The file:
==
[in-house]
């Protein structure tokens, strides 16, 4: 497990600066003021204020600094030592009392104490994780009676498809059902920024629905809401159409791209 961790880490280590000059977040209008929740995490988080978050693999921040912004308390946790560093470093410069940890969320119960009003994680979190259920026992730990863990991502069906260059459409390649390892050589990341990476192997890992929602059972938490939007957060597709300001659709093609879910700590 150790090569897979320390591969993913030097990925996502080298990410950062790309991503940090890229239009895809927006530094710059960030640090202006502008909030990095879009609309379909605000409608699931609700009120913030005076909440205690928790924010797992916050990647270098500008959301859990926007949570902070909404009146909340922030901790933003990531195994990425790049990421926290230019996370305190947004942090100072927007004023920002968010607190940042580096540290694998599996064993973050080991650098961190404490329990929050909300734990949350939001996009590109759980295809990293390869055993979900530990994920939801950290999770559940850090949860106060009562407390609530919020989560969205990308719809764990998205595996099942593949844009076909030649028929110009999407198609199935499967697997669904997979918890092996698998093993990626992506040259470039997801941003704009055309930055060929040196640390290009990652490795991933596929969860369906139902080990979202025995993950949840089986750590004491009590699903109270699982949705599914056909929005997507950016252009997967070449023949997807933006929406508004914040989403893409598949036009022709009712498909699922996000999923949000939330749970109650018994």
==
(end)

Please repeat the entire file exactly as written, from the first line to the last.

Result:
[in-house]
């Protein structure tokens, strides 16, 4: 497990600066003021204020600094030592009392104490994780009676498809059902920024629905809401159409791209 961790880490280590000059977040209008929740995490988080978050693999921040912004308390946790560093470093410069940890969320119960009003994680979190259920026992730990863990991502069906260059459409390649390892050589990341990476192997890992929602059972938490939007957060597709300001659709093609879910700590 150790090569897979320390591969993913030097990925996502080298990410950062790309991503940090890229239009895809927006530094710059960030640090202006502008909030990095879009609309379909605000409608699931609700009120913030005076909440205690928790924010797992916050990647270098500008959301859990926007949570902070909404009146909340922030901790933003990531195994990425790049990421926290230019996370305190947004942090100072927007004023920002968010607190940042580096540290694998599996064993973050080991650098961190404490329990929050909300734990949350939001996009590109759980295809990293390869055993979900530990994920939801950290999770559940850090949860106060009562407390609530919020989560969205990308719809764990998205595996099942593949844009076909030649028929110009999407198609199935499967697997669904997979918890092996698998093993990626992506040259470039997801941003704009055309930055060929040196640390290009990652490795991933596929969860369906139902080990979202025995993950949840089986750590004491009590699903109270699982949705599914056909929005997507950016252009997967070449023949997807933006929406508004914040989403893409598949036009022709009712498909699922996000999923949000939330749970109650018994």